The progress of the share of territory included in the cadastral map has lagged behind in most districts of Bulgaria, which is an obstacle before investment, especially when new construction is planned. In 2014 less than one fifth the entire territory of the country was included in the cadastral map (18.1%). Only Sofia (capital city) and Lovech stand out with their high coverage – 95.8%, and 74% respectively, in 2014. In the districts of Haskovo, Kardzhali, Pernik, Veliko Tarnovo, Vidin and Vratsa the picture is radically different where the share of territory included in cadastral maps was less than 10%.
In addition to the slow progress of developing cadastral maps and e-services, the transparency of local administrations also poses a challenge. According to the 2015 Active Transparency Rating of local government bodies by the "Access to Information Program" Foundation (AIP), the districts of Dobrich, Gabrovo, Sliven and Sofia (capital city) occupy the top of the ranking, while the districts of Kardzhali, Kyustendil and Sofia rank at the bottom.
The demographic background, though unfavourable throughout Bulgaria, is relatively better in districts that are more active in investment and business, offer more job opportunities and higher incomes. The districts of Kardzhali and Sliven – the economies of which are rated ‘average’ and ‘unsatisfactory’, respectively, but which have a good demographic rating – are the only exception. The ‘good’ demographic rating of the district of Sliven is mainly due to the traditionally high birthrate. Sliven reported the highest birthrate in the country once again in 2014, 12.4‰. This leads to relatively favourable age dependency ratios in the district of Sliven, too. Kardzhali, on its part, reported an unusually high net migration rate (12‰) in 2014 because of the high number of immigrants, one third of which came from other districts in Bulgaria, and over two thirds - from abroad. The rate of natural increase in the district of Kardzhali has also been traditionally more favourable compared to the country’s average, which slows down the population ageing process.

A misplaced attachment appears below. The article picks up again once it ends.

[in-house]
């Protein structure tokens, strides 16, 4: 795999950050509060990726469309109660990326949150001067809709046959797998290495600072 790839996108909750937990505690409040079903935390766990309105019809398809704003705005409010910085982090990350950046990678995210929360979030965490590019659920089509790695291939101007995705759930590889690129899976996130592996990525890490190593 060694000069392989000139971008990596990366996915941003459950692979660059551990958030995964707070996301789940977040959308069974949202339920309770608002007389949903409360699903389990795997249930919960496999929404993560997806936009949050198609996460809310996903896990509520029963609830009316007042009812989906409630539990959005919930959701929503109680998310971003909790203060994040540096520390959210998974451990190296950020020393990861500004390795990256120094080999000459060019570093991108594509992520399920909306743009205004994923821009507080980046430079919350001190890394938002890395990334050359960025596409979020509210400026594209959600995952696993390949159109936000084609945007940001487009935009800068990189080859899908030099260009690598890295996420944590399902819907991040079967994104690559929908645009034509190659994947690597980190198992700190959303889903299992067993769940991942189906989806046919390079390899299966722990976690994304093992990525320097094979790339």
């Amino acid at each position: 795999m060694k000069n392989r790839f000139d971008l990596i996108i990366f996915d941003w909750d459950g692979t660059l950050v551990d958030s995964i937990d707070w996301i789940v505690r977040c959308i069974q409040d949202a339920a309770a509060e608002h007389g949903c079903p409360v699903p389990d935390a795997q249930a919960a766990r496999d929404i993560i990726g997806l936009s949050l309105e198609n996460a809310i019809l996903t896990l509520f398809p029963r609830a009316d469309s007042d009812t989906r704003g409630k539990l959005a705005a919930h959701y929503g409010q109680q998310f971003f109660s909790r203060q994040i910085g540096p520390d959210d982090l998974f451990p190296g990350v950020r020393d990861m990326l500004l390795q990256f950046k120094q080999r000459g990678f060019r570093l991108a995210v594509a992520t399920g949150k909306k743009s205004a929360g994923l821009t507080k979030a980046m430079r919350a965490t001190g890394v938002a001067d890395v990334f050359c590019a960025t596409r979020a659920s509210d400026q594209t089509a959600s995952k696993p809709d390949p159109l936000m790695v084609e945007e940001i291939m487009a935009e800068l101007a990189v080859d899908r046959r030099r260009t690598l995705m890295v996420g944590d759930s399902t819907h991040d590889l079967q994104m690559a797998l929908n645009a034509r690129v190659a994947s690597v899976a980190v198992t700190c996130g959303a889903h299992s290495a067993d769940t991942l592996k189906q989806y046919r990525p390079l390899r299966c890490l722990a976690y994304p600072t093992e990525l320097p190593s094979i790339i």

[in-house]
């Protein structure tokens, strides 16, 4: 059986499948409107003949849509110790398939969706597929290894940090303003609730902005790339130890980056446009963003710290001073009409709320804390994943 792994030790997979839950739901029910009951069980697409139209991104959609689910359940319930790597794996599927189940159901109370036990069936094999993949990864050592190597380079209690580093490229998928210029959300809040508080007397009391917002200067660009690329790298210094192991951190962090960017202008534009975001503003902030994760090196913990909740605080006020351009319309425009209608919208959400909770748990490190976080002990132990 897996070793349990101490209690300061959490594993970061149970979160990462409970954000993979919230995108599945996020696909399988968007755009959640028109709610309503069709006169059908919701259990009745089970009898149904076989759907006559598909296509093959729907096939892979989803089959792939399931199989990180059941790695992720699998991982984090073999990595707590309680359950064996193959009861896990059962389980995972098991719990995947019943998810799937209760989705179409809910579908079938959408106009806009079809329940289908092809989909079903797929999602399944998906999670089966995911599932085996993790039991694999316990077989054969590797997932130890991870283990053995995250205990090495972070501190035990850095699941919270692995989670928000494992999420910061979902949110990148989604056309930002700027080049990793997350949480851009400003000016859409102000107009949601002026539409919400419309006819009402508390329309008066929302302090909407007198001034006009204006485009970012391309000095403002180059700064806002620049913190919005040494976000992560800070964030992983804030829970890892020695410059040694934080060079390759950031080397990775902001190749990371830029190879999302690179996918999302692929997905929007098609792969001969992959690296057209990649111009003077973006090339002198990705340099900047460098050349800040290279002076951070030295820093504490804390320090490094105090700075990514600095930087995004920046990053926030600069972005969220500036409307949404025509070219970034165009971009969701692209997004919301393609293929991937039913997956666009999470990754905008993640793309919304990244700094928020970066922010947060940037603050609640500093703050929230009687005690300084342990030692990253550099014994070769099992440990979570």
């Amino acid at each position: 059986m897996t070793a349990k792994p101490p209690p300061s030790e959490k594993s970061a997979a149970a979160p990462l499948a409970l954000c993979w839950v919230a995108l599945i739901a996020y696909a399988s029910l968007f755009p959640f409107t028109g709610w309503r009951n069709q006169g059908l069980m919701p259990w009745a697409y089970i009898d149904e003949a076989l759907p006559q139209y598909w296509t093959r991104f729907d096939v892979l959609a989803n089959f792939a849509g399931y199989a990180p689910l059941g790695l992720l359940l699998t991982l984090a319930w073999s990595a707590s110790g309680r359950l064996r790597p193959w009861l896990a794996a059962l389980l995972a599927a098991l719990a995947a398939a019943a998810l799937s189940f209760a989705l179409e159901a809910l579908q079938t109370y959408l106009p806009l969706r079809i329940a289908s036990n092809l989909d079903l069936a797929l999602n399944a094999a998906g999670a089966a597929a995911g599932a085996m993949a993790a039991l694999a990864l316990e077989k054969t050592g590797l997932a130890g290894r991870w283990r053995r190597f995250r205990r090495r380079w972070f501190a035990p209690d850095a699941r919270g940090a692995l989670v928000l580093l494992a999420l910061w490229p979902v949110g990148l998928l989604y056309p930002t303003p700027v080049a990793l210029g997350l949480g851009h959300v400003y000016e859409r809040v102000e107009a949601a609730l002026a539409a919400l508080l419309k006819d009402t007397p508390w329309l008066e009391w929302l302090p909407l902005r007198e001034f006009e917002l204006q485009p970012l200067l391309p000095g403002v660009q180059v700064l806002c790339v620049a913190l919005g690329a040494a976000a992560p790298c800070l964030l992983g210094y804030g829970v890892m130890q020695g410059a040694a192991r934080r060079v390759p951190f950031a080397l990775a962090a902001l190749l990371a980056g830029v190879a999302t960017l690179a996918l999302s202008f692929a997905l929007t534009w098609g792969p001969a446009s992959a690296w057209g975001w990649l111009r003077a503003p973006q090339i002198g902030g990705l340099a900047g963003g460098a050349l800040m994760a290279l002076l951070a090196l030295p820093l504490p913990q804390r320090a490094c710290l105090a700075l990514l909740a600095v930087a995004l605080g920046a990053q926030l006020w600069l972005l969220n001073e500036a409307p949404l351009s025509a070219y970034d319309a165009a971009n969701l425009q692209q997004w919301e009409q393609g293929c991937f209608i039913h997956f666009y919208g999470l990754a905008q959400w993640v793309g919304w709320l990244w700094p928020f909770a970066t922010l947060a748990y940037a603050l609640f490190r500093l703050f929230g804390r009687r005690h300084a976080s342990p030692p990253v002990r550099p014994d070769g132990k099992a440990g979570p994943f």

Only six districts had a positive net migration rate in 2014, i.e. the number of settlers was higher than the number of those who left. Sofia (capital city), Burgas, Varna, Haskovo, Kardzhali, and Stara Zagora had such net migration rate, and the immigration in the first three districts maintained more favourable age dependency ratios relative to Bulgaria’s average ones. On the other hand, the districts with the fastest ageing population at the end of 2014 were Gabrovo, Kyustendil and Vidin. In these districts, there are more than two people aged 65+ per child aged 0 to 14, and the ratio of those aged 65+ to those aged 15–64 was more than 40%. In comparison, the national average age dependency ratios were much more favourable in 2014: 144.3 and 30.2%, respectively.